The Buddy System
We advocate a less sever form of Pair Programming: the Buddy System. In the Buddy System you will pair up with at least one other person to complete each of the course projects. Try buddying up with someone different every couple projects, especially if they're at a different level than you or have different strengths than you. When you've finished the project you were working on together, give each other a code review and your contract has ended.
Pair Programming is a well-defined dynamic with set roles and procedures. These roles work for some people, and can be very productive if both developers are more experienced. But we've found that in the initial phases of learning it can be a lot to follow these rules and figure out how everything works at the same time.
So if you're interested in trying out true Pair Programming, go for it! There is a good guide in the Resources section.
If you prefer to work more freely with your Buddy, go for it! Find a dynamic that works for both of you.
- Active Collaboration
- Teaching & Being Taught
- Planning & Coordination
- Code Reviews
- Static Code Analysis
- Create a code review template
- Pair up with a buddy or two and read/discuss through the code review articles.
- Create a new repository and call it something like "code-review-template"
- (Put it on your portfolio, like always)
- Turn the README into a generalized code review template you will use from now on
- If you have a few different ideas, make a few branches!
- Code Review:
- Code review each others' code review template repos using the process below.
- Work on each project with a buddy or two:
- How you work together or split up the project is your choice. There is no single best way to do this, it will depend on your strengths and personalities. What's important is that you are continuously engaging with another person while building these projects.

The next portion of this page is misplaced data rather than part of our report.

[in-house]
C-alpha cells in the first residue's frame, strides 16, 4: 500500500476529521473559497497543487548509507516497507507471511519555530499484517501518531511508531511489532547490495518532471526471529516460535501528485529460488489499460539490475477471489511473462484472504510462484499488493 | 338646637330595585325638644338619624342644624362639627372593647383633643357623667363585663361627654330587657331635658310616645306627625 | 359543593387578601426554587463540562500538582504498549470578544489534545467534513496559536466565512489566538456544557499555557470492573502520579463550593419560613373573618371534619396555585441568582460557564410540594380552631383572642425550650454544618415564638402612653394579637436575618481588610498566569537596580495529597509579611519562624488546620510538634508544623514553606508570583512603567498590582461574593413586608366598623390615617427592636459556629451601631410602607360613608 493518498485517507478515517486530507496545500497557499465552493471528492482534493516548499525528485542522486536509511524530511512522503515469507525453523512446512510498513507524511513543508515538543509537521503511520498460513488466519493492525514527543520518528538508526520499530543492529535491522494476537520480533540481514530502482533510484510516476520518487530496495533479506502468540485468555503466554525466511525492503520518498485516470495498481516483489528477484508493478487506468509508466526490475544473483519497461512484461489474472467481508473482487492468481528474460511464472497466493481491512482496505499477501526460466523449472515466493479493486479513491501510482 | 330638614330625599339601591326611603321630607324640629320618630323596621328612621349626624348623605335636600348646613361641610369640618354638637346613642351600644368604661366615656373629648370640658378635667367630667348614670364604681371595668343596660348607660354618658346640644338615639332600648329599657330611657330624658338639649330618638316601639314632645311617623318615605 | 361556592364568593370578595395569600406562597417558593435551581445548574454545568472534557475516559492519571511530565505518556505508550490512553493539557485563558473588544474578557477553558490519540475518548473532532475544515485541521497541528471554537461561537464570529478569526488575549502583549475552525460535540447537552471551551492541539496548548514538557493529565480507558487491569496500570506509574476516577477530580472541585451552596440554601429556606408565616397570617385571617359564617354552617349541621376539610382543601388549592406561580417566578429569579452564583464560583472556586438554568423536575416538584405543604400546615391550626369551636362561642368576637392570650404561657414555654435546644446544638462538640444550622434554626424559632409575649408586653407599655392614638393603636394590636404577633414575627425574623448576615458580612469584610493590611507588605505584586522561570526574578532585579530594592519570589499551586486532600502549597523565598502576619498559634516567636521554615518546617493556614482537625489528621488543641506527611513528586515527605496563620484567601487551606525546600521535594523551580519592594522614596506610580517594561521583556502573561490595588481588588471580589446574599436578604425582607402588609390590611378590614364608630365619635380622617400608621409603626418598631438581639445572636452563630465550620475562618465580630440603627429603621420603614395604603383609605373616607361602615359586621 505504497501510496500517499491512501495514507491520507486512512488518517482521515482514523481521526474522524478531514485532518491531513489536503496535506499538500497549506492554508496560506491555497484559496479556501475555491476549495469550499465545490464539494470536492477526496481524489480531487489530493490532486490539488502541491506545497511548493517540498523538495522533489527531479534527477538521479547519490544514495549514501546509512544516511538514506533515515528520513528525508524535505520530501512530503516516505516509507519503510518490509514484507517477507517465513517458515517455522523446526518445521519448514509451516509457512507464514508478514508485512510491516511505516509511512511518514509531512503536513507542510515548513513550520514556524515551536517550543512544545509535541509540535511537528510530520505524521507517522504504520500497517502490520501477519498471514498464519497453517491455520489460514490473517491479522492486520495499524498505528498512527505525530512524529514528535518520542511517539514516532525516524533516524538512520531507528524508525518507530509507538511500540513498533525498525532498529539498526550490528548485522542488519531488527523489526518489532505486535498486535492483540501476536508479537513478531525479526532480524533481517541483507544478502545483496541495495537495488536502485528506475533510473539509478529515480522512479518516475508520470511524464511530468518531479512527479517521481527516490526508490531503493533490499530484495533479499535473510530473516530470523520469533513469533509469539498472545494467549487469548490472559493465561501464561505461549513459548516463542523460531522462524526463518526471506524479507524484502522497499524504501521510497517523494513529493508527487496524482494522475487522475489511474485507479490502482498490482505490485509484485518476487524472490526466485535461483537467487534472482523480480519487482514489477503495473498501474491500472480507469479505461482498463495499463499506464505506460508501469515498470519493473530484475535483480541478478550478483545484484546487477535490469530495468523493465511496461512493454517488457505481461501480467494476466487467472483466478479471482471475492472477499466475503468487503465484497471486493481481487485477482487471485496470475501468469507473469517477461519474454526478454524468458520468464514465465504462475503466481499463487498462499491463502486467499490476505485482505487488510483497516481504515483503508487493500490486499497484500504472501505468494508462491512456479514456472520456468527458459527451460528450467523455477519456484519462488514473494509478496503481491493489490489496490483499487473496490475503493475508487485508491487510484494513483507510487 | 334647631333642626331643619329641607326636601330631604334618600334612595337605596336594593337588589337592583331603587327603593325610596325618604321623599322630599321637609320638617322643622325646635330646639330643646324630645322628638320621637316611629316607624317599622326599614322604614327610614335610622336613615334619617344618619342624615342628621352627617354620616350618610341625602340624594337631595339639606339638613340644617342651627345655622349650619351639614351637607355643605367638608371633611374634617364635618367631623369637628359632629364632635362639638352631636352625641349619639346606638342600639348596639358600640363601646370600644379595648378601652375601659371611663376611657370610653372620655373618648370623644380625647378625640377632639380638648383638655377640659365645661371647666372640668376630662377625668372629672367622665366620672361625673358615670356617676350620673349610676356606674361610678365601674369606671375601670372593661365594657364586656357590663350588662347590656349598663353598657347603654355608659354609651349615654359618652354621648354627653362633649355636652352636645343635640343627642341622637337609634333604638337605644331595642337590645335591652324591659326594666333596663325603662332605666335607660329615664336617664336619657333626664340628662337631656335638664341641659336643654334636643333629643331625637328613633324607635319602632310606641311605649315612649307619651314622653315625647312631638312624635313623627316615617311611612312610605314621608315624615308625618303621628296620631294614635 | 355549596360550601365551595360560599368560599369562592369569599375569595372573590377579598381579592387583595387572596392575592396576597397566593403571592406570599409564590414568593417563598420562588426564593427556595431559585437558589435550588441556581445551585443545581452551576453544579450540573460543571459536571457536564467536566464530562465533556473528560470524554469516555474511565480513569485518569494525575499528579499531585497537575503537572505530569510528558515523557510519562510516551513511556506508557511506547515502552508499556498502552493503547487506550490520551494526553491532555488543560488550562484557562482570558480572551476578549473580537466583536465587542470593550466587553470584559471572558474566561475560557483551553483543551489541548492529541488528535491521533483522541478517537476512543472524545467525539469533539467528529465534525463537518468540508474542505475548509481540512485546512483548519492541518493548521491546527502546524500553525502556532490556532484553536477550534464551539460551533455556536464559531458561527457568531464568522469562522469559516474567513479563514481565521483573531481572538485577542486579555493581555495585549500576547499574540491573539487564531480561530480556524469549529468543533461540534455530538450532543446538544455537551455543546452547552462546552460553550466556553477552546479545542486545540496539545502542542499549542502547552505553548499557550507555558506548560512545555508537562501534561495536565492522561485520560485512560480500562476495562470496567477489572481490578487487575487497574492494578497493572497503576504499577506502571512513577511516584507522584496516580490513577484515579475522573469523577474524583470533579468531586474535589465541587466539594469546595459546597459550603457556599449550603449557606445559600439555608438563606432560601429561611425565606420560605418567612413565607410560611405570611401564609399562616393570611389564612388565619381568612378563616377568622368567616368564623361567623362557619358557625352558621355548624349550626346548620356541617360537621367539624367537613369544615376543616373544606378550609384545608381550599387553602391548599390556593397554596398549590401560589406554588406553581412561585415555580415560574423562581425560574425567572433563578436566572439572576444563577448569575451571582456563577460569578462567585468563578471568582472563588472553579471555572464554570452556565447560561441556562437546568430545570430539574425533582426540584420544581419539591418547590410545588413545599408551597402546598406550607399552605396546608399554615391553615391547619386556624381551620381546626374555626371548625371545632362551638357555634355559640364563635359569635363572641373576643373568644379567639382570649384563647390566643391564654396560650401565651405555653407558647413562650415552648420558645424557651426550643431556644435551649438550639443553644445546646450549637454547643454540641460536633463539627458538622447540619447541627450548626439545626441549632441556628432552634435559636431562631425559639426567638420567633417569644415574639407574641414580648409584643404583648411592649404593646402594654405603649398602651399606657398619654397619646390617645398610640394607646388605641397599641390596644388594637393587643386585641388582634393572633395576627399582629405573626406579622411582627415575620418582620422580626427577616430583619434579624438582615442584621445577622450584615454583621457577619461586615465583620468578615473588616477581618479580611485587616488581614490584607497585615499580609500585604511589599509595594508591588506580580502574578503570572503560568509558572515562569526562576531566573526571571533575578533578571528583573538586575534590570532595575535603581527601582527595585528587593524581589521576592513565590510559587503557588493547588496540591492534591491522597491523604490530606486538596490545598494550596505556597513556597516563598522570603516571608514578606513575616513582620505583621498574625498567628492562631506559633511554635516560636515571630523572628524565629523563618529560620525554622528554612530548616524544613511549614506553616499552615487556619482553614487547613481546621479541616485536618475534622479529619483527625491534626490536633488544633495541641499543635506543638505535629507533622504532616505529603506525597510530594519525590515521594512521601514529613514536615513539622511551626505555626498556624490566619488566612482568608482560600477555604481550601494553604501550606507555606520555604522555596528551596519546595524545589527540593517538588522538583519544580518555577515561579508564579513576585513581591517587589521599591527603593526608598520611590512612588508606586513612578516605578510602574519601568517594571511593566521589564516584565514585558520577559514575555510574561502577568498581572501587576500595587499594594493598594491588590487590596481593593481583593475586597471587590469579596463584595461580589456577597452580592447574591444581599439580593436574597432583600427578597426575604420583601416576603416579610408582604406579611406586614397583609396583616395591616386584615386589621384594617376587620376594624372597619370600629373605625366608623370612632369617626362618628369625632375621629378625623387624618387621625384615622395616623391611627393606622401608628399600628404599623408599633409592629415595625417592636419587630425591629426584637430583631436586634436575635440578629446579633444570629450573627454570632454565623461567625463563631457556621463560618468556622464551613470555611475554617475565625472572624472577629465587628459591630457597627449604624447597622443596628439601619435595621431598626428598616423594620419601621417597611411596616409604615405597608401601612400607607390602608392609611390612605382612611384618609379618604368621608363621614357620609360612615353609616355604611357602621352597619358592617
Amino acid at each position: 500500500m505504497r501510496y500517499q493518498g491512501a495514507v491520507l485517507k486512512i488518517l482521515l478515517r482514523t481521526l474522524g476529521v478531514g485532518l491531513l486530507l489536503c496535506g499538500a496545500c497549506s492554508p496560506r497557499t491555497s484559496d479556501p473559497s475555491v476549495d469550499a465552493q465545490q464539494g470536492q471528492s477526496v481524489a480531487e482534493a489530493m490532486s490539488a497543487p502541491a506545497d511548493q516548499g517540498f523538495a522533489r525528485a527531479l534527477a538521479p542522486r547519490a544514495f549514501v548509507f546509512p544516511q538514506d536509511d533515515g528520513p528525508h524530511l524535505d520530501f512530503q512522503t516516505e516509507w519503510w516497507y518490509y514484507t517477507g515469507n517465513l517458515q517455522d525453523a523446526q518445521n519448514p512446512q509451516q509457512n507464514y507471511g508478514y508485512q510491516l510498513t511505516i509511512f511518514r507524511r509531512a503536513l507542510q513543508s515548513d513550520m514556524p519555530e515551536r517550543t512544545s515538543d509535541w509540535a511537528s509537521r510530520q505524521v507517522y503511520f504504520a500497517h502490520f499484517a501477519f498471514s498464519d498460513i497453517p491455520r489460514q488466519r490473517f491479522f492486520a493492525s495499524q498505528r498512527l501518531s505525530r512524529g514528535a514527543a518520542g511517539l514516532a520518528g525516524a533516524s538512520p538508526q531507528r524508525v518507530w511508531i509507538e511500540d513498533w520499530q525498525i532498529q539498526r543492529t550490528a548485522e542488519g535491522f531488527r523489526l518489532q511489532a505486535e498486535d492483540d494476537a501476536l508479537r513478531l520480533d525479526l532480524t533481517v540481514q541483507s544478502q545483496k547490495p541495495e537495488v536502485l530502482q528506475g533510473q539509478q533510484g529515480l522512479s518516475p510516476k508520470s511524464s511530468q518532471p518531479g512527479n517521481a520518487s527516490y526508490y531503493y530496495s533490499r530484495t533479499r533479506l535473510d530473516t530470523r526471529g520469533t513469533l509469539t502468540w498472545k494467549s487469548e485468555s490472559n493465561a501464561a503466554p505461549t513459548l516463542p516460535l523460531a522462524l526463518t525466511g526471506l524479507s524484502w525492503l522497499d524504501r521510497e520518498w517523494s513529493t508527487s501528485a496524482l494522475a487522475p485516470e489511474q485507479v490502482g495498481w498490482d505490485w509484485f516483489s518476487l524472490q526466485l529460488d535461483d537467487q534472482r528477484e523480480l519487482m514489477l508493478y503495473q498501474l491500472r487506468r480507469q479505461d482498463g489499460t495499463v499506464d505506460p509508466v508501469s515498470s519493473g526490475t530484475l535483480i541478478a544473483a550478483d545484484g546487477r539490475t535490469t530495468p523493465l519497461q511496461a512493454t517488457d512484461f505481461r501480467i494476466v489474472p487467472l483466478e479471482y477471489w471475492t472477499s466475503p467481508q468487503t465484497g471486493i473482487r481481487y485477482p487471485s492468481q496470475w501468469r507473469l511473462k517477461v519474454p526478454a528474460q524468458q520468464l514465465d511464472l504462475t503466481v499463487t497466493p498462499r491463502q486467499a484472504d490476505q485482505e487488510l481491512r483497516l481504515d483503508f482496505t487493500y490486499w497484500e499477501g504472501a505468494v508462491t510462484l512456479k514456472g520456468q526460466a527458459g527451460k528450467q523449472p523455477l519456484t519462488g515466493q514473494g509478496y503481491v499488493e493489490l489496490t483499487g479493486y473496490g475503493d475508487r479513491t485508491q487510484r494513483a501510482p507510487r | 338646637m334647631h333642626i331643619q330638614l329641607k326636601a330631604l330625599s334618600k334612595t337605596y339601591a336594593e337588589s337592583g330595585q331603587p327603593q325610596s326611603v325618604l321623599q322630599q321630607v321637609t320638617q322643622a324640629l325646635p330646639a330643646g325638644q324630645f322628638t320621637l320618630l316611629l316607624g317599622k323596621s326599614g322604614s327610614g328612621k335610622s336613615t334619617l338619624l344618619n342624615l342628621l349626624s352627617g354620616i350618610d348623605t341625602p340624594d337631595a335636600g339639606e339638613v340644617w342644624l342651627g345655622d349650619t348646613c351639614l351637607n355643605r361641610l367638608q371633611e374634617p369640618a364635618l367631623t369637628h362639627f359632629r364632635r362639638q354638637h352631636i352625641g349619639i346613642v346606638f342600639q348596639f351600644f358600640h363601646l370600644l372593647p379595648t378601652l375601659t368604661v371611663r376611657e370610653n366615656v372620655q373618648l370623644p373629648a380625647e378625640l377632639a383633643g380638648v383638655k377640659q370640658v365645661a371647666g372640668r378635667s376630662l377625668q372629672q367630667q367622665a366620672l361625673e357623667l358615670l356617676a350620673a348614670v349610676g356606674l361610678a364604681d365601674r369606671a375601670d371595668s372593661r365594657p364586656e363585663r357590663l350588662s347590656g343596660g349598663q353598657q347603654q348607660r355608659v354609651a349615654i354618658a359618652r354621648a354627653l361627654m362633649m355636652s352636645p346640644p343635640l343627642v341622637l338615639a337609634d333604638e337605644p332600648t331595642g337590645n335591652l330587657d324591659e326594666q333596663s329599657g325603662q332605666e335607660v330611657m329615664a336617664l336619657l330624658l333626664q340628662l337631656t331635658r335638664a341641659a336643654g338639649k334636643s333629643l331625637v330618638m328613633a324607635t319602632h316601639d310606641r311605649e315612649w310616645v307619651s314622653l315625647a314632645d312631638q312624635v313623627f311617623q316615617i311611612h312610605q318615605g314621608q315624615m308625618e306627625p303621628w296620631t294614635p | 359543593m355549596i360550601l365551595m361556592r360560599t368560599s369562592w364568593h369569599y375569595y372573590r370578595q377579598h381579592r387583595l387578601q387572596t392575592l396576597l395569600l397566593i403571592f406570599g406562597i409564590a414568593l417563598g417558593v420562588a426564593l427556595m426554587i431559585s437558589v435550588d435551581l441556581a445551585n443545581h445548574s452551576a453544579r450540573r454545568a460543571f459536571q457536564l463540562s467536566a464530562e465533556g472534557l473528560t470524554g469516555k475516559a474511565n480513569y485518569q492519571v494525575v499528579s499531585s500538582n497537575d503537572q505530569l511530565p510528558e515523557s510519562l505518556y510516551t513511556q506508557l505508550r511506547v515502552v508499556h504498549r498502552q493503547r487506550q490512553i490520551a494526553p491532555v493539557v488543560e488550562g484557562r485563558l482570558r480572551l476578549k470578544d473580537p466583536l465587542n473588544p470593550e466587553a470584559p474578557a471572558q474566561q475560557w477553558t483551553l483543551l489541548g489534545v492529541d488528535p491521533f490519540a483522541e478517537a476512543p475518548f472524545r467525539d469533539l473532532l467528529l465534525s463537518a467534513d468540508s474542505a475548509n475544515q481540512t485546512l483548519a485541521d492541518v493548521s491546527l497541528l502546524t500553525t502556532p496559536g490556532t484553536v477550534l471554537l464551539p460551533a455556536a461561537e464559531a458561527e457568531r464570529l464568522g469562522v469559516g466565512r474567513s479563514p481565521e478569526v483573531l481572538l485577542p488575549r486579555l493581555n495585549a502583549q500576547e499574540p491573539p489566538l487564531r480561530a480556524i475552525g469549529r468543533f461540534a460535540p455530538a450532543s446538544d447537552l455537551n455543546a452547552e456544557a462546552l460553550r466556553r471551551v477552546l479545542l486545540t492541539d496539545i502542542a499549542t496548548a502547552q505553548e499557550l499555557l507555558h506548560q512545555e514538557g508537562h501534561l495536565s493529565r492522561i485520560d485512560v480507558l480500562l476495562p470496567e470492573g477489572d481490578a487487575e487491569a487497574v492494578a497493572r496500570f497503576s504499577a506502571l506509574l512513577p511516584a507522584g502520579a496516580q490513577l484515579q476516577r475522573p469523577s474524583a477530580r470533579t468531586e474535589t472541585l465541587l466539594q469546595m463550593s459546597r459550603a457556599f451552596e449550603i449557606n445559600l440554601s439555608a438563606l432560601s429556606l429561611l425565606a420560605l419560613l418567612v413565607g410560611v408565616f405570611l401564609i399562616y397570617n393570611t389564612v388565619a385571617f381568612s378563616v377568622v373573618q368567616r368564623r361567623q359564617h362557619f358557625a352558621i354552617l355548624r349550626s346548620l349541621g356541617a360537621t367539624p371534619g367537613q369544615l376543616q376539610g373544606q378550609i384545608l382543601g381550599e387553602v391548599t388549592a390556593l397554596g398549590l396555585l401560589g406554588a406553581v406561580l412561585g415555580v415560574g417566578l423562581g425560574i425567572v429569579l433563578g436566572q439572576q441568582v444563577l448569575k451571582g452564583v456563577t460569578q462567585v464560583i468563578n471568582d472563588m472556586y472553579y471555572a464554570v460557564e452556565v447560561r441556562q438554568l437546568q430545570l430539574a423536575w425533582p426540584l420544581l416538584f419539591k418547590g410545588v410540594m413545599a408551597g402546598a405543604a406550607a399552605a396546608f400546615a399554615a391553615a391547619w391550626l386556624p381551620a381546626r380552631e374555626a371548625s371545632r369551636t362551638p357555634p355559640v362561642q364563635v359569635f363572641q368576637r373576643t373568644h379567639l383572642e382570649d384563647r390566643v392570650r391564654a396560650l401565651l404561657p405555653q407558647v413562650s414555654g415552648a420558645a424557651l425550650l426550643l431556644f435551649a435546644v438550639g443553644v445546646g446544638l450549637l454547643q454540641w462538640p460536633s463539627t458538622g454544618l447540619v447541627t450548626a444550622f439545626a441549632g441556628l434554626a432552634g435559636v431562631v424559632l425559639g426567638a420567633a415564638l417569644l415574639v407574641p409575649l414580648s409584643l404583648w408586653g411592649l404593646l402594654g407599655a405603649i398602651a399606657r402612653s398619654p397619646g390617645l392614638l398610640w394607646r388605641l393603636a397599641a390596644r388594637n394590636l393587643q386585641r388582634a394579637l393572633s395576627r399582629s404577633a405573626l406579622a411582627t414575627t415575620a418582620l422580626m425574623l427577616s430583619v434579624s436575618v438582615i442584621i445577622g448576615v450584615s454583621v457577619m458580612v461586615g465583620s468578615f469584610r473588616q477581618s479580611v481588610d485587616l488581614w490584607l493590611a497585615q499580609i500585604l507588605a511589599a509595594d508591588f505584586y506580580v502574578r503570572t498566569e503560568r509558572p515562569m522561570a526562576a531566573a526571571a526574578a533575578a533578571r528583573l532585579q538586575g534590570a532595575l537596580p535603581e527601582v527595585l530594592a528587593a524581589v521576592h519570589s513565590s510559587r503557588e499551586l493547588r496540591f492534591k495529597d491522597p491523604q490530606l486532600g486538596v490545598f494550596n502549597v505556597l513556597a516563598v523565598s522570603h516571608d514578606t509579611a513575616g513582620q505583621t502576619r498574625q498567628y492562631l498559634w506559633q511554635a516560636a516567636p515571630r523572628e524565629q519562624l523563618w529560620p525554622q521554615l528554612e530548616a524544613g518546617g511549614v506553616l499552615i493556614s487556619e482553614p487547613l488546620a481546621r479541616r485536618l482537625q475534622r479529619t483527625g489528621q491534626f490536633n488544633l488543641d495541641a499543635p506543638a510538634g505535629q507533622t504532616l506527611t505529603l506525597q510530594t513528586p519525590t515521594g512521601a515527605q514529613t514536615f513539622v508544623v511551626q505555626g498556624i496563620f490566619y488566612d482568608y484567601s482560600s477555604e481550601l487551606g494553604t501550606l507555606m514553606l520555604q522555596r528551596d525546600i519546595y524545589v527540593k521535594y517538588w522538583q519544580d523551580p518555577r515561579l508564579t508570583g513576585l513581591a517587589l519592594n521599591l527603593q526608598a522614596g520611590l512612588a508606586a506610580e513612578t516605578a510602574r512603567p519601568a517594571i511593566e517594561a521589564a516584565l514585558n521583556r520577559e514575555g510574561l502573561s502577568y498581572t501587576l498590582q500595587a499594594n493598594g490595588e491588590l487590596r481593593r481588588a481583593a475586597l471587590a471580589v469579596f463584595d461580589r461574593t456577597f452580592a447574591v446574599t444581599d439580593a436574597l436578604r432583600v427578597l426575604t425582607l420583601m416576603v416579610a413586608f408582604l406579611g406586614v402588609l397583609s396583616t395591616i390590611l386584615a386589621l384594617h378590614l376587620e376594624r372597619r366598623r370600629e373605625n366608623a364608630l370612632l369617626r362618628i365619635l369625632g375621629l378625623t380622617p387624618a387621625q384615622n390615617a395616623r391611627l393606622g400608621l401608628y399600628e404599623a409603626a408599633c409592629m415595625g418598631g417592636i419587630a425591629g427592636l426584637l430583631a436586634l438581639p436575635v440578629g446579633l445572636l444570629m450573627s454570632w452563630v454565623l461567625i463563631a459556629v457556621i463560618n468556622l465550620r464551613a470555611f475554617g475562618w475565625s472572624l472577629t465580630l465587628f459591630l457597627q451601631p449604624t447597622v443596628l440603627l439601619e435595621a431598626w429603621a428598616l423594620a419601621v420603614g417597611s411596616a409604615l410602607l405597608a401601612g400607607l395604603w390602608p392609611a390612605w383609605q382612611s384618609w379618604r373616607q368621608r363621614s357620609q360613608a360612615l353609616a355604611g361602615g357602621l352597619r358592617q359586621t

- Code Reviews:
- Requesting a code review:
- Create an issue in the repo you want reviewed
- Specify if you have any specific concerns with the code
- Mention whoever you'd like to take a look through your code (ie. @elewa-student)
- Giving a code review:
- Fork the repo you will be reviewing
- Create a new branch for your code review
- Read over their project, keeping an eye out for their specific concerns
- Read over their project, keeping an eye out for the three audiences:
- End Users
- Future Developers
- Runtime Environment
- Complete a code review template and include it in your fork
- Don't hesitate to make new branches in your c-r-t repo
- Every project is unique and your code reading is always improving
- Having a large library of code smells to look out for will be handy later
- Send a pull request to let them know you've finished
- Requesting a code review:
- Why Code Review?
- Review Smarter, Not Harder
- Thorough Guidelines
- Leveling Up
- Code Reviews with GitHub
Static Code Analyzers:
Living Study Buddies:
Inanimate Study Buddies:
Finding Buddies Online: